Auxiliary battery: What does it mean?

A conventional 12-volt battery in electric cars that powers systems like the alarm, lights, and central locking.

Auxiliary battery: The long answer

An auxiliary battery, also known as a secondary battery, is an additional battery that is installed in a vehicle to provide power to various electrical components. In the UK, this term is commonly used in relation to electric and hybrid vehicles.

In electric vehicles, the auxiliary battery serves as a backup power source for essential systems such as the lights, radio, and climate control when the main battery is being used to power the electric motor. It ensures that these auxiliary systems continue to function even when the main battery is depleted or disconnected.

In hybrid vehicles, the auxiliary battery plays a similar role but with some additional functions. It helps power the vehicle's electronics and accessories when the engine is turned off, such as during stop-start traffic or when parked. It also assists in starting the engine by providing an initial power boost.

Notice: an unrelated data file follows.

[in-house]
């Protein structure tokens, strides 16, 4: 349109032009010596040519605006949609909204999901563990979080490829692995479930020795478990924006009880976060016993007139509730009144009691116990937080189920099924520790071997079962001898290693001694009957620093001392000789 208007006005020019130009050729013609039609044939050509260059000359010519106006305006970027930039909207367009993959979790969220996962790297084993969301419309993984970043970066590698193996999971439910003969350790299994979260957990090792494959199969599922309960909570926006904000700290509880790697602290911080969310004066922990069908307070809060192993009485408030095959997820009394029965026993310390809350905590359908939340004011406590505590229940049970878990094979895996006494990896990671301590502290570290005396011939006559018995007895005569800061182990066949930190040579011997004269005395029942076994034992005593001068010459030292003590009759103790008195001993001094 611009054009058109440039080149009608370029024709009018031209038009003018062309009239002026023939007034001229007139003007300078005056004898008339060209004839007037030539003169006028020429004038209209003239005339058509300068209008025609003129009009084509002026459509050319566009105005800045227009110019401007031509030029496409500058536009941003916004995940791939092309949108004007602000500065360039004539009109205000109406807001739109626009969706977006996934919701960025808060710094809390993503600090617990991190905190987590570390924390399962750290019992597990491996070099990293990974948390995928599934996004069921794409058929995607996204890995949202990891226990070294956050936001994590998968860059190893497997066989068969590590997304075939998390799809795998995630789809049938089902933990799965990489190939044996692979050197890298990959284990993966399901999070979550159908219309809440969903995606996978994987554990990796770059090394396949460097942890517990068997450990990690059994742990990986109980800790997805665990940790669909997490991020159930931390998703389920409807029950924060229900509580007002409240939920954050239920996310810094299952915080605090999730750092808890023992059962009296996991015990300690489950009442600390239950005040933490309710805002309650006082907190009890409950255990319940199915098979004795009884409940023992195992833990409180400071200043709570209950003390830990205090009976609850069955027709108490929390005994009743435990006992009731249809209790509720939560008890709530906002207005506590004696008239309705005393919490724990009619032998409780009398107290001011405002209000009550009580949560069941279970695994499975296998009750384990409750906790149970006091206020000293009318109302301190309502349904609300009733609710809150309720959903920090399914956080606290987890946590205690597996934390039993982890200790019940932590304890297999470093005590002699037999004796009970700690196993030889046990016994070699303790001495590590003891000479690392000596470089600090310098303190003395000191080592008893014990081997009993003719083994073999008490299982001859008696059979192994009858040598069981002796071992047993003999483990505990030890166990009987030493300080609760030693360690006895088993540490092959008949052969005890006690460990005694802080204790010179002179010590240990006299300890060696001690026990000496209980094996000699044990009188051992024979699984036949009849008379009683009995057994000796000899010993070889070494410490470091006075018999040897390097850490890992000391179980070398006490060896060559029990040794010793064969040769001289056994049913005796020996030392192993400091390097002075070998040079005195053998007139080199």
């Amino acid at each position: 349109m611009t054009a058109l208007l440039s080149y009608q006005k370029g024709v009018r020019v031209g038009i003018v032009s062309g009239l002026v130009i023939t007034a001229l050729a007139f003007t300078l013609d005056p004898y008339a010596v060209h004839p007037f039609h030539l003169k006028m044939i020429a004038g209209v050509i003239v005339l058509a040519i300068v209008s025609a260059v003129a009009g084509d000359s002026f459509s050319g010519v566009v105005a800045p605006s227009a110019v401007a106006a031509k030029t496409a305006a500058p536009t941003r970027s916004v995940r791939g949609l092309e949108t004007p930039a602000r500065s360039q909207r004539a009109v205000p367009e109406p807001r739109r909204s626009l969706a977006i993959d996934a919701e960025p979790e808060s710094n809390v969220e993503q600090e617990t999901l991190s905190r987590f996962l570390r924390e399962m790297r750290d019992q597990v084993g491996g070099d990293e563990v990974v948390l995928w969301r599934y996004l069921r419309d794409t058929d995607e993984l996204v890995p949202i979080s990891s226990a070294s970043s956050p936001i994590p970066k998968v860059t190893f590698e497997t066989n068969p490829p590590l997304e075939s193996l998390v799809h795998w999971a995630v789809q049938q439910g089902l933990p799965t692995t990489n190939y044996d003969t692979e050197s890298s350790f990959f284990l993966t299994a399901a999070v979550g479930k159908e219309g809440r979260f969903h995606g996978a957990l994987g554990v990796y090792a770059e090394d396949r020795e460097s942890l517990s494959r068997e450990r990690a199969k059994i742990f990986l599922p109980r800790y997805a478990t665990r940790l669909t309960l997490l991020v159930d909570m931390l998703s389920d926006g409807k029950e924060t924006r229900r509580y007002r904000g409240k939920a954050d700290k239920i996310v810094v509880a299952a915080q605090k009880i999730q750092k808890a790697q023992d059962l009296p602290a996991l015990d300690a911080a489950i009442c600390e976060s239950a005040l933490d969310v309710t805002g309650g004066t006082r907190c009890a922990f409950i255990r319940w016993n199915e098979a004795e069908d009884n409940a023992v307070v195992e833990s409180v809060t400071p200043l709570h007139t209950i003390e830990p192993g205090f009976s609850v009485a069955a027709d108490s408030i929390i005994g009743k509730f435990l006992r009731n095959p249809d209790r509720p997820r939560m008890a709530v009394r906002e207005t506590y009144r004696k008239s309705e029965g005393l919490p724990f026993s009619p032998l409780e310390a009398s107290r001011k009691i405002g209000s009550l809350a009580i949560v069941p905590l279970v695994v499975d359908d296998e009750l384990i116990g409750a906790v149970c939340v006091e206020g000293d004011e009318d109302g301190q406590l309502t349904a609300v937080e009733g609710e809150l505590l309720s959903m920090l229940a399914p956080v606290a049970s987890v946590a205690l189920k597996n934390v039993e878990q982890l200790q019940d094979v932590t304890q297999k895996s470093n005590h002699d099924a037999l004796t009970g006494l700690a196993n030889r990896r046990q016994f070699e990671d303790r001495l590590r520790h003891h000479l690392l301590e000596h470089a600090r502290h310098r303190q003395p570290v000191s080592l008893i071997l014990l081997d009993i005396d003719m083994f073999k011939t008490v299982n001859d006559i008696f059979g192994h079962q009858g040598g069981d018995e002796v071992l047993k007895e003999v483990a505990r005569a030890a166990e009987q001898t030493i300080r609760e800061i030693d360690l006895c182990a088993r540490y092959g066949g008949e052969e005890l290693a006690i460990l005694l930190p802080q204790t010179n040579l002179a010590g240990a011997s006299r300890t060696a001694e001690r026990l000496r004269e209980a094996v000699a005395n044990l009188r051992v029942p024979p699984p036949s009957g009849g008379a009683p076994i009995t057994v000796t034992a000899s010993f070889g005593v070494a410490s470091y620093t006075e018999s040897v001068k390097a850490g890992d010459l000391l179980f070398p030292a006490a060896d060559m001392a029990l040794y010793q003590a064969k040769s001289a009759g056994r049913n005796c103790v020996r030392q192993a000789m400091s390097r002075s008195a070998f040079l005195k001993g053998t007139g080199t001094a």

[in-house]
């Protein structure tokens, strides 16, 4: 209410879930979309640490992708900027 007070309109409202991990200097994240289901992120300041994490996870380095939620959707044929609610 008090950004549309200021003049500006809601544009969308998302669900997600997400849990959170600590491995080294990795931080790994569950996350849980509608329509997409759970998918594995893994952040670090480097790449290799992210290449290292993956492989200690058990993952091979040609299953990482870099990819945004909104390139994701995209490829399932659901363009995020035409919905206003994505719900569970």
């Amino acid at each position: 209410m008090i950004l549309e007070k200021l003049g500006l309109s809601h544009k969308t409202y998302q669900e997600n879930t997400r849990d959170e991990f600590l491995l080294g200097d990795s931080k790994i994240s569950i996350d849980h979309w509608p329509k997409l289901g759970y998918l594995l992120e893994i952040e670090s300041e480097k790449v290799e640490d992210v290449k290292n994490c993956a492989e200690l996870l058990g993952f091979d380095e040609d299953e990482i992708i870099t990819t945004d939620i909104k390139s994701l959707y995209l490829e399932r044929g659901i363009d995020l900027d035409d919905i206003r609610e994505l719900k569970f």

The auxiliary battery in a car is typically smaller and has a lower capacity compared to the main battery. It is often located in a different part of the vehicle, such as the trunk or under the hood. It is important to maintain and periodically check the auxiliary battery's charge level to ensure its proper functioning and to avoid any unexpected power failures.

Overall, the auxiliary battery in a car is an essential component that helps provide uninterrupted power to various electrical systems, ensuring a smooth and comfortable driving experience for UK drivers.